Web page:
New York motorcyclists need to start preparing for safety

This article looks at the increase in motorcycle fatalities in New York and at who is often to blame.

While winter is still underway, spring is just around the corner. For motorcyclists, that means the start of the 2018 riding season will soon get underway. However, motorcyclists need to be aware of the dangers they face when on their bikes, especially given the alarming increase in fatal motorcycle accidents in New York in recent years. Furthermore, all drivers need to be especially aware of the space around them when on the road, particularly since most motorcycle accidents are caused by non-riders.

Motorcycle accidents in New York

Motorcycle accidents have been on the rise across the country in recent years. According to the Governors Highway Safety Association, in 2015, the most recent year for which data is available, there were 5,010 motorcycle fatalities, a huge jump of 10 percent from the 4,548 who were killed the year before. It was also only the third time on record when motorcycle deaths exceeded 5,000.

The situation for motorcyclists is particularly grim in New York. Not only was New York one of 31 states that saw an increase in motorcycle fatalities, but that increase outstripped the national average by a significant margin. Based on preliminary data, motorcycle fatalities in New York in 2015 increased by 16 percent from 2014. That increase is based on a number of factors, including many older riders getting back on their backs years after they first rode.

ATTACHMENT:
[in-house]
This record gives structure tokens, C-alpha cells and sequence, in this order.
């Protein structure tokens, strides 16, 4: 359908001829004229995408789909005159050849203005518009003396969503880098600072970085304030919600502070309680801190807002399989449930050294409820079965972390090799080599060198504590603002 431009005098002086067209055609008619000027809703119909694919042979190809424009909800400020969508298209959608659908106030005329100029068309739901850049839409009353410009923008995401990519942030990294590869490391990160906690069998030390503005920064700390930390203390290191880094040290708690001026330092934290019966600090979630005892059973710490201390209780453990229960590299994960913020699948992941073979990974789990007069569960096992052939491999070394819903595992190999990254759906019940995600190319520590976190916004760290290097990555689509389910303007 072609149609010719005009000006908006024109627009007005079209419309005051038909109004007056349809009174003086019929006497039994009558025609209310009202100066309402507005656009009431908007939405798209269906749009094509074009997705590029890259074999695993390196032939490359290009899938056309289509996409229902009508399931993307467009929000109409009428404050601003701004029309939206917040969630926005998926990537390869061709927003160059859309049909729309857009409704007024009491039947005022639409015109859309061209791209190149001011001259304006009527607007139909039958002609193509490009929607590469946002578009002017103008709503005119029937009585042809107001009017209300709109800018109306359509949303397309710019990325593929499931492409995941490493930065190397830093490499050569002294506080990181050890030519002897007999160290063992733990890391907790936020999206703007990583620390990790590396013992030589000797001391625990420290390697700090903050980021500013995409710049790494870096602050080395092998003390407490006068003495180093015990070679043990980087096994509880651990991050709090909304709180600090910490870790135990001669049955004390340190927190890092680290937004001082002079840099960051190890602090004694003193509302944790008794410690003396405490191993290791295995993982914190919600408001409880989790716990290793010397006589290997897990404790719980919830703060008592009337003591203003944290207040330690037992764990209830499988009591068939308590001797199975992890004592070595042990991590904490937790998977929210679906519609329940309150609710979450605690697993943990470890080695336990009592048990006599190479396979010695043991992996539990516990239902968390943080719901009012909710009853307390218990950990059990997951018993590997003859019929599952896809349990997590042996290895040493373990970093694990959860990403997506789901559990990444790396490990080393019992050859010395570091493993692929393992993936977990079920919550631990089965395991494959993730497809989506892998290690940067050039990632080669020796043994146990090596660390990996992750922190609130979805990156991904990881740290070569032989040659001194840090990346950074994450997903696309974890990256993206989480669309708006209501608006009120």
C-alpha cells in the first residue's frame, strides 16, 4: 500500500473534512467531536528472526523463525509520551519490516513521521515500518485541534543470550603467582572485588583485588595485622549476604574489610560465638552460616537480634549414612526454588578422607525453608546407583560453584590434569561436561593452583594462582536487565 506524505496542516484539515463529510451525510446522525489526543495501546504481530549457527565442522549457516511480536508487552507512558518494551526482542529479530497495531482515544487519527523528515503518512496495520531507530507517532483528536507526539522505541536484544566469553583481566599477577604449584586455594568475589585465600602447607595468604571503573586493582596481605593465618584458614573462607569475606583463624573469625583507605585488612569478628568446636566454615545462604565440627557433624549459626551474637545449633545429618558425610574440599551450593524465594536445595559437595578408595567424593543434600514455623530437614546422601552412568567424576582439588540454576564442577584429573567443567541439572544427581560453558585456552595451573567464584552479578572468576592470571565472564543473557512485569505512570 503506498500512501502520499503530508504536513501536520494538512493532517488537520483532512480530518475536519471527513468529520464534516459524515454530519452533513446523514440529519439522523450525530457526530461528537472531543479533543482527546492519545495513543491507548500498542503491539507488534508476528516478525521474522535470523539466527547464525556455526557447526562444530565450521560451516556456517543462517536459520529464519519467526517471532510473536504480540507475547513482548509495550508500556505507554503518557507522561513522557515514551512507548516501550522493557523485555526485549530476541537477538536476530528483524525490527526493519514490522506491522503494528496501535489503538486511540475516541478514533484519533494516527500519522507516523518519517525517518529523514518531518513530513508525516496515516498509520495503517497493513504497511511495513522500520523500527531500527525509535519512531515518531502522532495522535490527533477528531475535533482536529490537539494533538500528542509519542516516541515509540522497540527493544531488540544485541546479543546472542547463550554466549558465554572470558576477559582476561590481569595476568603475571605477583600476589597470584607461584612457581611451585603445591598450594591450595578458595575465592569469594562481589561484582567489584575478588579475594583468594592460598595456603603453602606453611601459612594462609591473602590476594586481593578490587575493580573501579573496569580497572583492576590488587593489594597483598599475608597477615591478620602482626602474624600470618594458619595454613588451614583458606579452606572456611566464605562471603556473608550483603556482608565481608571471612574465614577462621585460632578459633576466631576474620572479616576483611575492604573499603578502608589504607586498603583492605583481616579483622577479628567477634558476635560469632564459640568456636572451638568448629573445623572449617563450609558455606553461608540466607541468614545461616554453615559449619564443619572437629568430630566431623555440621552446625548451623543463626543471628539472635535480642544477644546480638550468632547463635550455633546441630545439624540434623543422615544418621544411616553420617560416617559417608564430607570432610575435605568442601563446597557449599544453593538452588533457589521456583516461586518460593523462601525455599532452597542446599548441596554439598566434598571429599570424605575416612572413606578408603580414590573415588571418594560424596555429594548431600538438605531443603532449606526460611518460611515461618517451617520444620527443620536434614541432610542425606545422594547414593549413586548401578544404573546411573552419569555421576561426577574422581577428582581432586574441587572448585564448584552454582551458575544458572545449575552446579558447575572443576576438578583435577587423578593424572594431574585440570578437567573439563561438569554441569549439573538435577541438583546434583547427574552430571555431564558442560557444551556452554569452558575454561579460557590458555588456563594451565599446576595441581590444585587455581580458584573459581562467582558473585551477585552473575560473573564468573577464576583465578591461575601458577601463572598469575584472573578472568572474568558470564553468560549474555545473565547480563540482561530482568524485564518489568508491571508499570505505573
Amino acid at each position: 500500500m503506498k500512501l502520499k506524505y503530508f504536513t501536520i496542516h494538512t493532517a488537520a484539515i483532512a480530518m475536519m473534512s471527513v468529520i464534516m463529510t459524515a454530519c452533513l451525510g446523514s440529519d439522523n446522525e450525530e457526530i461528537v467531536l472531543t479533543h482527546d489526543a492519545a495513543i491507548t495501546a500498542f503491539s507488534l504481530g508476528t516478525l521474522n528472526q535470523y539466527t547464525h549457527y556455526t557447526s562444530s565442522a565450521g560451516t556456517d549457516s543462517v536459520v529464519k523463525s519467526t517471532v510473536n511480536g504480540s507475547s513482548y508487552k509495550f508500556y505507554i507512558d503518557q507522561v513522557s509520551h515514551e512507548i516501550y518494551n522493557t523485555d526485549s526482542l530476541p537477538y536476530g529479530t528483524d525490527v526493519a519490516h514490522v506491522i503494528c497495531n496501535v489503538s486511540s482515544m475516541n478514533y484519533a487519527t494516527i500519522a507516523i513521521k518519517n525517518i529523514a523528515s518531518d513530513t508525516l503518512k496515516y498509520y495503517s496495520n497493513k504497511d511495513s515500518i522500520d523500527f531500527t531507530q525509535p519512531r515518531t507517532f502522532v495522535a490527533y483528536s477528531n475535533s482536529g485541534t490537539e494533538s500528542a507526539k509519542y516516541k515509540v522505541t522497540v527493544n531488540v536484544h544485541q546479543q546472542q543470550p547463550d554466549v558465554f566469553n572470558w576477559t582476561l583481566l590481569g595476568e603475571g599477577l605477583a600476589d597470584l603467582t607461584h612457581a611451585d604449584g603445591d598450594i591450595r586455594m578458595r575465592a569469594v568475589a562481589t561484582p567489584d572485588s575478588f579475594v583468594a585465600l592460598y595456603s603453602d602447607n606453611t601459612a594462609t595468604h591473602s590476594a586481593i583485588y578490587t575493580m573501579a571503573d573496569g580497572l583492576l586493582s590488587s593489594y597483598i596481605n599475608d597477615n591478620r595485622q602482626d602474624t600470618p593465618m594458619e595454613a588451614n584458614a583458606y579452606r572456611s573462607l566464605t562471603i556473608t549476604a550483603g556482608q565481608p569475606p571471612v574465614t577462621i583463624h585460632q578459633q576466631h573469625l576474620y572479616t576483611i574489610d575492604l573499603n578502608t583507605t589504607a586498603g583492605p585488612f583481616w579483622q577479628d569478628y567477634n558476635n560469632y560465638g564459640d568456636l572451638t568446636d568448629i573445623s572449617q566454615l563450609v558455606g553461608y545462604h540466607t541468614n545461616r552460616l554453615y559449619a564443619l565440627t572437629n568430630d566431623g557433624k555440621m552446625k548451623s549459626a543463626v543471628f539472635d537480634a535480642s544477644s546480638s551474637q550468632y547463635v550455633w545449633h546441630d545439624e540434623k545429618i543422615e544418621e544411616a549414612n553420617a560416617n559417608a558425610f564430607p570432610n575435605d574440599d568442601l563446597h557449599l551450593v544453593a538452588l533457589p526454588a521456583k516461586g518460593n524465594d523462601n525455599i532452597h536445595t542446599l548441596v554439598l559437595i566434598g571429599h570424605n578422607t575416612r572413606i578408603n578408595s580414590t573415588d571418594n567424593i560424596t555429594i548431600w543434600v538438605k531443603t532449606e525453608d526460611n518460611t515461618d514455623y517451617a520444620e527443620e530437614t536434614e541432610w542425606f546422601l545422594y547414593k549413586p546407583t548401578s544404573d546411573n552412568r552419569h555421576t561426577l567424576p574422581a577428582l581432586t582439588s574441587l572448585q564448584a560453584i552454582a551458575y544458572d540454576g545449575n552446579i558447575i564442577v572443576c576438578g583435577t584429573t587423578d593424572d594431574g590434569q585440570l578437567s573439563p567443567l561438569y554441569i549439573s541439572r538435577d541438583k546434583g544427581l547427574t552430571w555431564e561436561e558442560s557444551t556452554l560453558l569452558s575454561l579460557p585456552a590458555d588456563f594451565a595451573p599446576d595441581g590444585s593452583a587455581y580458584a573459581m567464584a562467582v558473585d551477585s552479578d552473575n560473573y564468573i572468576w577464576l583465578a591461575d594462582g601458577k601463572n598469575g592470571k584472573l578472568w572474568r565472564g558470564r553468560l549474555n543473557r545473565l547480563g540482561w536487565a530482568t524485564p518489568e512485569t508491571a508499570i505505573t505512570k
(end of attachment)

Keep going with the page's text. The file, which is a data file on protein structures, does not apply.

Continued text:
Who's usually responsible in an accident?

However, when it comes to pinning blame on who is responsible for most motorcycle accidents, the answer may be somewhat surprising. As the Sun-Sentinel reports, a 2013 study of motorcycle accidents in Florida found that in accidents involving collisions between a motorcyclist and another vehicle, 60 percent of the time it was the non-motorcyclist who was at fault. Only in accidents that involve only the motorcyclist and no other vehicle is the motorcyclist more likely to be at fault.

The reason non-riders are more likely to be at fault in motorcycle accidents is because those drivers often don't expect to see motorcyclists nearby. Instead of looking out for riders, who are often harder to spot than large vehicles, drivers often make bad assumptions about their driving environment. For example, failure to yield to a motorcycle is one of the leading causes of motorcycle accidents, usually because the non-rider failed to check their blind spots or give the motorcyclist adequate space.

Personal injury law

When a motorcyclist is hurt in an accident they are far more likely to require more extensive medical treatment and recovery time than a non-rider in a similar accident would require. That's why accident victims need to ensure they receive the full compensation they are entitled to. A personal inju ry attorney can help those who have been hurt in a motorcycle accident understand what compensation may be available and how to go about making an effective claim.